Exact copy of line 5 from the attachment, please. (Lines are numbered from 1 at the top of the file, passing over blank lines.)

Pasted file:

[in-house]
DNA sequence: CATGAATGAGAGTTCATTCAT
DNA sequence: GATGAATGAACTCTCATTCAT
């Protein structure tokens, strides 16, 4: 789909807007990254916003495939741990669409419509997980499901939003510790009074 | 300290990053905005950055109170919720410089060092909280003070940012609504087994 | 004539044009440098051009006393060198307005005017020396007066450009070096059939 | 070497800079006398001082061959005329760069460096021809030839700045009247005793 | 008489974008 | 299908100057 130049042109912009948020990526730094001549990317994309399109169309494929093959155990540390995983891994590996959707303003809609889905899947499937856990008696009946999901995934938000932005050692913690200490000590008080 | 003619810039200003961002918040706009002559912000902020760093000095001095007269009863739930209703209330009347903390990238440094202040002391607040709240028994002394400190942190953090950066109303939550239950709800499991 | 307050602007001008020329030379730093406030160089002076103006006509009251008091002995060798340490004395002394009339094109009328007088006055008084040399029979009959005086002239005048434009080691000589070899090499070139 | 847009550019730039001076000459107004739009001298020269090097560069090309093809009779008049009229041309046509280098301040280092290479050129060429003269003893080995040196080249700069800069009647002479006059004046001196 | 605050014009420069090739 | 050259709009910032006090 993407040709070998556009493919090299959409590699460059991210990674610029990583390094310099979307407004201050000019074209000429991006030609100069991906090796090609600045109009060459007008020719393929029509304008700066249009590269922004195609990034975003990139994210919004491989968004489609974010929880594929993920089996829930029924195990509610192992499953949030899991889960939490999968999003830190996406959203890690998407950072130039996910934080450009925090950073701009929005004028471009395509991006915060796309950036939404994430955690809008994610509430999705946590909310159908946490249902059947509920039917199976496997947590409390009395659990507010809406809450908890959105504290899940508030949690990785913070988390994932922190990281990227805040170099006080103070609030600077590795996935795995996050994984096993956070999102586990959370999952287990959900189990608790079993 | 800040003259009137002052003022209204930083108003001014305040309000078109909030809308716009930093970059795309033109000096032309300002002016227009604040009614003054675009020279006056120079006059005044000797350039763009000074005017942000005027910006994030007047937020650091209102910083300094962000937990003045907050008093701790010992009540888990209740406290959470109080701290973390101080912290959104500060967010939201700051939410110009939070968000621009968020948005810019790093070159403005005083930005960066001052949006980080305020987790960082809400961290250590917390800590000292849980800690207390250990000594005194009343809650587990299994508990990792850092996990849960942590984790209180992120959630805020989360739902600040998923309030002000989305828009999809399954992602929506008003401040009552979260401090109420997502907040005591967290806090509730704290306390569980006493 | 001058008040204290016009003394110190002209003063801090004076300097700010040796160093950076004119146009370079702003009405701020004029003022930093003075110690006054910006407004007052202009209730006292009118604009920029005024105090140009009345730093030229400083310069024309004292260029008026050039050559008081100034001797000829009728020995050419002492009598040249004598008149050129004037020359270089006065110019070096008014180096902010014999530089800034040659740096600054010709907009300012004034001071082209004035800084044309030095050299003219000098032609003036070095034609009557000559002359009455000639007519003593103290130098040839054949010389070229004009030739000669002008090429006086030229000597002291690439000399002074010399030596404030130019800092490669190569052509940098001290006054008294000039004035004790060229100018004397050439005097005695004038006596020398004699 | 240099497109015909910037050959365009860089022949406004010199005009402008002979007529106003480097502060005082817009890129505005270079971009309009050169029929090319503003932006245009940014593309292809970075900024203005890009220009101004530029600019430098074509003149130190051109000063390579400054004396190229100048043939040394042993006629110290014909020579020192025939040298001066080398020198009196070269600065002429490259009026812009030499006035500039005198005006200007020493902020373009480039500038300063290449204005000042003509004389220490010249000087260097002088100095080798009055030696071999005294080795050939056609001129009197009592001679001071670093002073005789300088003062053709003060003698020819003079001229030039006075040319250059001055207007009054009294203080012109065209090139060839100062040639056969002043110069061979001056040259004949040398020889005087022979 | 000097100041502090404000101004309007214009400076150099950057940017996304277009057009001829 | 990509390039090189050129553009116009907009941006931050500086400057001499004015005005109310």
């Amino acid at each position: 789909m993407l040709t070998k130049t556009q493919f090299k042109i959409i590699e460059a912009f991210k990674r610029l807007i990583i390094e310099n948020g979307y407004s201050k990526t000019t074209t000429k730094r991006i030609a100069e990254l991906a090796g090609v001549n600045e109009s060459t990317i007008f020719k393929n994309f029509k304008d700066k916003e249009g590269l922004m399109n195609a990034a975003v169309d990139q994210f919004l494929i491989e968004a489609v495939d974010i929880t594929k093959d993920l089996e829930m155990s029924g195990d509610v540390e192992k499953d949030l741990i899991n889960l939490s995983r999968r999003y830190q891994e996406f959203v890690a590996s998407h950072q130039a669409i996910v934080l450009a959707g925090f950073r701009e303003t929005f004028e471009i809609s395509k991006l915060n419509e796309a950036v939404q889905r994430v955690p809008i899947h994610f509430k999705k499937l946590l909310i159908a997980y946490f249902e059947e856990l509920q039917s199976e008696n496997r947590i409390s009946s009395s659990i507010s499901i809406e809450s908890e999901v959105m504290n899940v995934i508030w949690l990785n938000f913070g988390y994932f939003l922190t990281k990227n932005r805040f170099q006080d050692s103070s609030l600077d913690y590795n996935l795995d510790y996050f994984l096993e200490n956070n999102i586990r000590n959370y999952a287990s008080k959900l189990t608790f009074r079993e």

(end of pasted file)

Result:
């Amino acid at each position: 789909m993407l040709t070998k130049t556009q493919f090299k042109i959409i590699e460059a912009f991210k990674r610029l807007i990583i390094e310099n948020g979307y407004s201050k990526t000019t074209t000429k730094r991006i030609a100069e990254l991906a090796g090609v001549n600045e109009s060459t990317i007008f020719k393929n994309f029509k304008d700066k916003e249009g590269l922004m399109n195609a990034a975003v169309d990139q994210f919004l494929i491989e968004a489609v495939d974010i929880t594929k093959d993920l089996e829930m155990s029924g195990d509610v540390e192992k499953d949030l741990i899991n889960l939490s995983r999968r999003y830190q891994e996406f959203v890690a590996s998407h950072q130039a669409i996910v934080l450009a959707g925090f950073r701009e303003t929005f004028e471009i809609s395509k991006l915060n419509e796309a950036v939404q889905r994430v955690p809008i899947h994610f509430k999705k499937l946590l909310i159908a997980y946490f249902e059947e856990l509920q039917s199976e008696n496997r947590i409390s009946s009395s659990i507010s499901i809406e809450s908890e999901v959105m504290n899940v995934i508030w949690l990785n938000f913070g988390y994932f939003l922190t990281k990227n932005r805040f170099q006080d050692s103070s609030l600077d913690y590795n996935l795995d510790y996050f994984l096993e200490n956070n999102i586990r000590n959370y999952a287990s008080k959900l189990t608790f009074r079993e």